Skip to main content
Tell your legislator to say NO to the Governor’s permanent Corporate Transit Fee. SEND A MESSAGE

The New Jersey Business & Industry Association has joined a lawsuit filed against the state of New Jersey that seeks to declare a recently enacted Temporary Worker law as unconstitutional. 

The New Jersey Staffing Alliance filed the lawsuit in federal court on May 5 and it contends the law, which was signed by Gov. Phil Murphy in February after months of fits and starts in the Legislature, represents an existential threat to New Jersey’s staffing industry.  

The American Staffing Association also joined NJBIA as plaintiffs. A copy of the lawsuit can be found here. 

“The amount of time and labor that will be spent with regard to compliance with this legislation will in all probability be cost prohibitive and ultimately destroy the temporary staffing industry in New Jersey,” according to the lawsuit. 

In opposing the bill, NJBIA Vice President of Government Affairs Alexis Bailey said that while well intended, its lack of balance and increased burdens would crush legitimate New Jersey staffing agencies – and ultimately take away opportunities from the temp workers it aims to protect.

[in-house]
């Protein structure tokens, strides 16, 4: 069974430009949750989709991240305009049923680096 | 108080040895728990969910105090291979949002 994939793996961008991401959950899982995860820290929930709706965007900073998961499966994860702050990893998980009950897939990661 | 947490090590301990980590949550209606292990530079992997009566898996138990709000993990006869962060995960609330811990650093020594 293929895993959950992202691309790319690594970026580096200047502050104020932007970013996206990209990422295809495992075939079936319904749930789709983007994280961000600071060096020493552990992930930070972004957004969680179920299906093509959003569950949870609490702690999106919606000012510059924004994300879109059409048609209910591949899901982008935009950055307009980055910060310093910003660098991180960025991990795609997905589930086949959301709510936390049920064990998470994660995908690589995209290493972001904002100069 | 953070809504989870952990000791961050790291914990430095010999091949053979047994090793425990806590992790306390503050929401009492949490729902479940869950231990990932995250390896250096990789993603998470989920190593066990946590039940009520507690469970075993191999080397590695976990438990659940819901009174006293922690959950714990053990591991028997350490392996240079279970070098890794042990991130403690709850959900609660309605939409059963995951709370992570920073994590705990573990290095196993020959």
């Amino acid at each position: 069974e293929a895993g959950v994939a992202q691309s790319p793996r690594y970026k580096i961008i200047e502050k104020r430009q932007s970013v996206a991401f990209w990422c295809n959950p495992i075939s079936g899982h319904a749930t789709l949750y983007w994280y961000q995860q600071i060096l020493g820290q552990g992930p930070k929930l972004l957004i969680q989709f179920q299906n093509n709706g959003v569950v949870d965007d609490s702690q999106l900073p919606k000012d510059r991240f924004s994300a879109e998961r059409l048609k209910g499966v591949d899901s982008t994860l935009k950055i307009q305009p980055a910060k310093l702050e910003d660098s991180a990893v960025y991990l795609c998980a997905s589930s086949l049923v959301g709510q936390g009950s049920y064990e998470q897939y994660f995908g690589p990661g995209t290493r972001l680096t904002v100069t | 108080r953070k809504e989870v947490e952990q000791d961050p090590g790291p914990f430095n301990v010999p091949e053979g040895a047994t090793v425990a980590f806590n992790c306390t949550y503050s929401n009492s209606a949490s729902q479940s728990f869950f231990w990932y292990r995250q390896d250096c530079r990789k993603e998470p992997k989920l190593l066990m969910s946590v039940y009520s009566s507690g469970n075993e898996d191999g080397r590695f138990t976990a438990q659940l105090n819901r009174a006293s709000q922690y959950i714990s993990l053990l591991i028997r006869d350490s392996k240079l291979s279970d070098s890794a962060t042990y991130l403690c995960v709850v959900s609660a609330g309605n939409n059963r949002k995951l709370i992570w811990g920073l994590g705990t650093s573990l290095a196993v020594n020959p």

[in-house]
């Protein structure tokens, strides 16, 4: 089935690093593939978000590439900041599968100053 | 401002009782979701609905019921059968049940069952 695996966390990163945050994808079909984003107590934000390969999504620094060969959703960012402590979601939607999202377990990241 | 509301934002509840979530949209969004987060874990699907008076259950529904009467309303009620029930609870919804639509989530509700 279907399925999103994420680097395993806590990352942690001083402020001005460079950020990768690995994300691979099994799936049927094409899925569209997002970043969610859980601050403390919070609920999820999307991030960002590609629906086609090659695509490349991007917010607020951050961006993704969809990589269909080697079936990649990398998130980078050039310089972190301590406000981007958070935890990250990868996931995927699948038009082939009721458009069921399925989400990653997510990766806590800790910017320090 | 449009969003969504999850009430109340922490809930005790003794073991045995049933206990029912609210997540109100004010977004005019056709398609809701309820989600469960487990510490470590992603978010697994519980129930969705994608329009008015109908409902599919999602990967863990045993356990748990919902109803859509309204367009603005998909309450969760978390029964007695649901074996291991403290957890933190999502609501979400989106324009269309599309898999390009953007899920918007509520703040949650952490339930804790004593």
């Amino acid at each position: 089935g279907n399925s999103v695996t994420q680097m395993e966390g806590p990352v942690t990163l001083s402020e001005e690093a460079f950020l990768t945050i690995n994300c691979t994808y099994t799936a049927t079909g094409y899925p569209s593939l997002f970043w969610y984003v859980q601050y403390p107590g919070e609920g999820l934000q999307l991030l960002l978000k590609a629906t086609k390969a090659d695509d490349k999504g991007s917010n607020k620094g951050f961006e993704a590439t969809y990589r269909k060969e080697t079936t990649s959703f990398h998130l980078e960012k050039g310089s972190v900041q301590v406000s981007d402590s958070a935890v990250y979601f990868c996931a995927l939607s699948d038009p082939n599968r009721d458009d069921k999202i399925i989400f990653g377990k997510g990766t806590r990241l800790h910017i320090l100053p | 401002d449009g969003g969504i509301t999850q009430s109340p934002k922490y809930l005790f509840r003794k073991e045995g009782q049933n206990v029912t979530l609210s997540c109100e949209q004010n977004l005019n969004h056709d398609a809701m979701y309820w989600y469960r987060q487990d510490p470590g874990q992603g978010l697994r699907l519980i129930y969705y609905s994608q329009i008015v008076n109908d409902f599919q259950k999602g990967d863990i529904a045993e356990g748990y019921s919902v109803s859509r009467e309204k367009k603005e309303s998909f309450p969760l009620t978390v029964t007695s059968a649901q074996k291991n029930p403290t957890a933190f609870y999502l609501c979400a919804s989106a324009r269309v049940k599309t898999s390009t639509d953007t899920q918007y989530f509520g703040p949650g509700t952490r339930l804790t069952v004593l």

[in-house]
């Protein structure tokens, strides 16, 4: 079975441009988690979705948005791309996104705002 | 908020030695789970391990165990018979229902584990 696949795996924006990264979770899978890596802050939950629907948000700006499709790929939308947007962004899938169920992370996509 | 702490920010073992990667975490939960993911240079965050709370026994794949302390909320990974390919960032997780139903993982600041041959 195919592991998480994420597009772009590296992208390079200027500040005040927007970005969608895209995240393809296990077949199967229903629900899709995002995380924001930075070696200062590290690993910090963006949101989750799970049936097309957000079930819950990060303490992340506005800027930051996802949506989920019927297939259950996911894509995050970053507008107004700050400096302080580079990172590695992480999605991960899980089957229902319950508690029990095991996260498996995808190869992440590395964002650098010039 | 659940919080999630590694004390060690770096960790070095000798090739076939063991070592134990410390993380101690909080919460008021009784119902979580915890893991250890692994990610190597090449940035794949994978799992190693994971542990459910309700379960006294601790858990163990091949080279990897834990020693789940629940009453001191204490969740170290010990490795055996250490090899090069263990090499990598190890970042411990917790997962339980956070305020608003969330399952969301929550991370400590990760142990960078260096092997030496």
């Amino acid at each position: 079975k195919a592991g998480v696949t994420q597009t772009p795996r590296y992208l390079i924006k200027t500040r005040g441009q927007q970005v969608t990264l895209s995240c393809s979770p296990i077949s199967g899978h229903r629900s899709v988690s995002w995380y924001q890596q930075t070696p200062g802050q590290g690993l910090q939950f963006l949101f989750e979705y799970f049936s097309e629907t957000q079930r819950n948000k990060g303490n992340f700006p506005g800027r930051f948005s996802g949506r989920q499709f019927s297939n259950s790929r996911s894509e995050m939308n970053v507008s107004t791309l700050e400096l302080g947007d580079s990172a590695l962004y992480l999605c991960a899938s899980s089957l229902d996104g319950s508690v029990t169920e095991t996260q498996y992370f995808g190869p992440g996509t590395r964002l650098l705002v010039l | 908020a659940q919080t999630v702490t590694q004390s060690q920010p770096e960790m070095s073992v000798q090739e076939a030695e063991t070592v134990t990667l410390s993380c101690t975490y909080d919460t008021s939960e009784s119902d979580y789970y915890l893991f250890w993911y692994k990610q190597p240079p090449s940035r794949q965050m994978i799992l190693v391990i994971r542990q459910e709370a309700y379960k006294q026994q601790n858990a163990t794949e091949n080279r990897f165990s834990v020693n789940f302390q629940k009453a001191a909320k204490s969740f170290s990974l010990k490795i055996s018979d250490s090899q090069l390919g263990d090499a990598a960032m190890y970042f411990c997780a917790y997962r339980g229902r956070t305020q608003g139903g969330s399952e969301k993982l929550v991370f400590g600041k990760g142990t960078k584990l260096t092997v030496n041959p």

A provision in the law that requires temporary workers to be paid the average compensation rate and the cash equivalent of the average cost of benefits paid to their employee counterparts, Bailey called “unworkable.” 

According to the lawsuit, that provision: “in and of itself can bring the temporary staffing industry in New Jersey to a halt. 

“(It) requires and assumes significant cooperation to be provided by the third-party client, and this provision assumes that the third-party client is willing to share its pay scale information with the temporary staffing agency. Those assumptions are not accurate.” 

A hearing has been set for June 13 regarding a request for a temporary restraining order, according to plaintiffs’ attorney Steven Harz.  

If granted, the order would prevent the law from going into effect.  

Harz noted that many provisions of the law are extremely vague and violate the Dormant Commerce clause and Equal Protection clause of the U.S. Constitution, which gives only the U.S. Congress the right to oversee interstate commerce. The plaintiffs contend the New Jersey law would touch on interstate commerce because it would impact staffing firms doing business in other states.